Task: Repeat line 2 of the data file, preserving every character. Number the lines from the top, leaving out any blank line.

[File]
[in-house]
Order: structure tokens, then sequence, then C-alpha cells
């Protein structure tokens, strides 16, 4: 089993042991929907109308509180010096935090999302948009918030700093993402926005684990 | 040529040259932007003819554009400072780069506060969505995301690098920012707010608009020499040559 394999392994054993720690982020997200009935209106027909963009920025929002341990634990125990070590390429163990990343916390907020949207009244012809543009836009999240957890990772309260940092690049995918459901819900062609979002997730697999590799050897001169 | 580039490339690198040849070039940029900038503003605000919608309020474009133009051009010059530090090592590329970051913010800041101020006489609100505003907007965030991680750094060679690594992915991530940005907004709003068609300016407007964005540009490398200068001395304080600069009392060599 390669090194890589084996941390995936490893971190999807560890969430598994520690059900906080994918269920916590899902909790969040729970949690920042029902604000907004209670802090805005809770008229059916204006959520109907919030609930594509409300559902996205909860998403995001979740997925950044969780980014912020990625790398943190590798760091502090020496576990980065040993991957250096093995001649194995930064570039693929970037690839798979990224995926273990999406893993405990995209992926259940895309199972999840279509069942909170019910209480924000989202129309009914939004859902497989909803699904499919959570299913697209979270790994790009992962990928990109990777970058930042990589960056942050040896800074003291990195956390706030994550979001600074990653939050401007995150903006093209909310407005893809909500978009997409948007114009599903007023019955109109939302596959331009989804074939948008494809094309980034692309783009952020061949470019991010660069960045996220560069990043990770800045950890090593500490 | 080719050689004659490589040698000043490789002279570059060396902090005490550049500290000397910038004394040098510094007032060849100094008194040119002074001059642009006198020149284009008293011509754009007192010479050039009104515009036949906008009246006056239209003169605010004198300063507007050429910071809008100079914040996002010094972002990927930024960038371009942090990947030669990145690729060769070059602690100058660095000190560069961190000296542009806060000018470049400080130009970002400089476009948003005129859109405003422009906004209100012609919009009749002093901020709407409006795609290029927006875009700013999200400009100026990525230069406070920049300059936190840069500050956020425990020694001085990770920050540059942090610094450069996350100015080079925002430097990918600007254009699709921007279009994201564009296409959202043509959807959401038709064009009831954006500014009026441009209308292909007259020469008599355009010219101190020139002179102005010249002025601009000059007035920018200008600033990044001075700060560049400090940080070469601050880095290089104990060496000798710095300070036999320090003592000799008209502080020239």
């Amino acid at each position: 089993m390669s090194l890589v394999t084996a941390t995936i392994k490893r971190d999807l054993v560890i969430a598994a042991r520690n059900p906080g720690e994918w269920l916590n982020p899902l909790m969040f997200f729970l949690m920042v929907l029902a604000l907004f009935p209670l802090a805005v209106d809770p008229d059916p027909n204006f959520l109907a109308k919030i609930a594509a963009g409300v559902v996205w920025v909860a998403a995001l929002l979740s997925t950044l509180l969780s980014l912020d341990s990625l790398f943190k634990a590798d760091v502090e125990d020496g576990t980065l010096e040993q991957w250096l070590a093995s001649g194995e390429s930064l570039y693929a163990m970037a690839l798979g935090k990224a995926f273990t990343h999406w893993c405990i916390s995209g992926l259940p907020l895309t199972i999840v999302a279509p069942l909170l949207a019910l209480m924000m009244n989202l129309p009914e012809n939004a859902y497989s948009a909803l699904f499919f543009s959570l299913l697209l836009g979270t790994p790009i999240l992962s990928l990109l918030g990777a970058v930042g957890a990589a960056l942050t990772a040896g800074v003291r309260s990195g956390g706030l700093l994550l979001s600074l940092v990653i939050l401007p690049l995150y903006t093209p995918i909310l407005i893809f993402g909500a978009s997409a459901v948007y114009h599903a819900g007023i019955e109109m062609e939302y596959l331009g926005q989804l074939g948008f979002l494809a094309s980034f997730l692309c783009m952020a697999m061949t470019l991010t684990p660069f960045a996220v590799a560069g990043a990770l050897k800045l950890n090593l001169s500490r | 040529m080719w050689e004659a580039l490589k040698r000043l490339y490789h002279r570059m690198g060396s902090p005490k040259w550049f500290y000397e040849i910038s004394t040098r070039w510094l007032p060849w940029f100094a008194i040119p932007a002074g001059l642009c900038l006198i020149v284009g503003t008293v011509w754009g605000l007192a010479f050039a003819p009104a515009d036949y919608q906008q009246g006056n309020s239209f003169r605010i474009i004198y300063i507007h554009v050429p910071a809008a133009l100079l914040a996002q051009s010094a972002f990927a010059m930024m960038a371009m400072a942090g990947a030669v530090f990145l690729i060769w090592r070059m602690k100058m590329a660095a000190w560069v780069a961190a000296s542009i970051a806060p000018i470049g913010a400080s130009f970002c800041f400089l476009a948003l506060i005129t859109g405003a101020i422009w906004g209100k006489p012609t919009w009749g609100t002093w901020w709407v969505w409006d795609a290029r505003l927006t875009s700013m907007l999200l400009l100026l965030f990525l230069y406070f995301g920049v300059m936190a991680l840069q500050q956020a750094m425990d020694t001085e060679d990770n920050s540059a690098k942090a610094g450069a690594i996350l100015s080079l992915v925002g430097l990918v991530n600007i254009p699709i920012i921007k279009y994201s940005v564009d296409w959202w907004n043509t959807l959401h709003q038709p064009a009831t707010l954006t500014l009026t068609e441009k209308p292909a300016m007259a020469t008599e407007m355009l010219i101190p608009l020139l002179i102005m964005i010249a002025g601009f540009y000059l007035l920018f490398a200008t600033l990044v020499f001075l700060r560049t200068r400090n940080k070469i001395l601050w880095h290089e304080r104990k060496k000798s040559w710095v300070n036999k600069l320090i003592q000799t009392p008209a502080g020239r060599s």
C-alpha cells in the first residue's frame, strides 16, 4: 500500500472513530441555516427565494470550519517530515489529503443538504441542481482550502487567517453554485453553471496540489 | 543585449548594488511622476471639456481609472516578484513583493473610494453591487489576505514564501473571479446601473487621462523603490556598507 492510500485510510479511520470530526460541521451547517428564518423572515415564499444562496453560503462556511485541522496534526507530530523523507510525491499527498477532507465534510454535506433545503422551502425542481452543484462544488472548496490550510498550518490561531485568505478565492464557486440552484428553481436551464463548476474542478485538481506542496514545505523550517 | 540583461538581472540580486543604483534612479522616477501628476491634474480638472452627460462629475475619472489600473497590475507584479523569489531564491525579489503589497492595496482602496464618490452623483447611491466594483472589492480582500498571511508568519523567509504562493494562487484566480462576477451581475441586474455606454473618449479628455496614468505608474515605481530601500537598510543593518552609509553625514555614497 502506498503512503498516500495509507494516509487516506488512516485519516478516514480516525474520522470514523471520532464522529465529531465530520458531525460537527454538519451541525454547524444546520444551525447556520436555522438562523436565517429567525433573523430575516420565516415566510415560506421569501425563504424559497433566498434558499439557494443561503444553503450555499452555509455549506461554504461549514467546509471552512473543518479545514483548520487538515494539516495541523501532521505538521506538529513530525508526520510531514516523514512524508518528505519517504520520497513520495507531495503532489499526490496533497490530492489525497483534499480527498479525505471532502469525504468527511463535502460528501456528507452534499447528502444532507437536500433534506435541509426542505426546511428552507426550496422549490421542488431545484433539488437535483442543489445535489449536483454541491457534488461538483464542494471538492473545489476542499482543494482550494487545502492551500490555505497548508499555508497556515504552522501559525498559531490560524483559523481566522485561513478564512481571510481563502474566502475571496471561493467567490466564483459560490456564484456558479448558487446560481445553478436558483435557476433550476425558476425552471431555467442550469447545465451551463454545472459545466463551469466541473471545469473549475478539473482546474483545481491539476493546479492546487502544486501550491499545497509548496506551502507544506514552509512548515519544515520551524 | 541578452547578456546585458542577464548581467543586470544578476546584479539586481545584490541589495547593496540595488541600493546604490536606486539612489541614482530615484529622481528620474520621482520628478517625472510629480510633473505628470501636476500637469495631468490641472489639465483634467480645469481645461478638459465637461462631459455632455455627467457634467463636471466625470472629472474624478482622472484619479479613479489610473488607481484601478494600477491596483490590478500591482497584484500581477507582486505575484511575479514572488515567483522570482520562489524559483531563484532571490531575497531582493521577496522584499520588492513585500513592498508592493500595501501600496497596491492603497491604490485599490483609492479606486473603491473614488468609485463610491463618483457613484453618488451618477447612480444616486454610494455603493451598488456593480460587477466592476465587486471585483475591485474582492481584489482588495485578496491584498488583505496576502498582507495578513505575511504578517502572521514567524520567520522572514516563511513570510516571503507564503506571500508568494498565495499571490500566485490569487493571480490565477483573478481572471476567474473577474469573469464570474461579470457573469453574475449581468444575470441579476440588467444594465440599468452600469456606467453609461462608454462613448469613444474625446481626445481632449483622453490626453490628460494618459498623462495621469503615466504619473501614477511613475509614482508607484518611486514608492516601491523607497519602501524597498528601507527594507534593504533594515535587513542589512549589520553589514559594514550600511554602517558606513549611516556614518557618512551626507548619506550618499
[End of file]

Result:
Order: structure tokens, then sequence, then C-alpha cells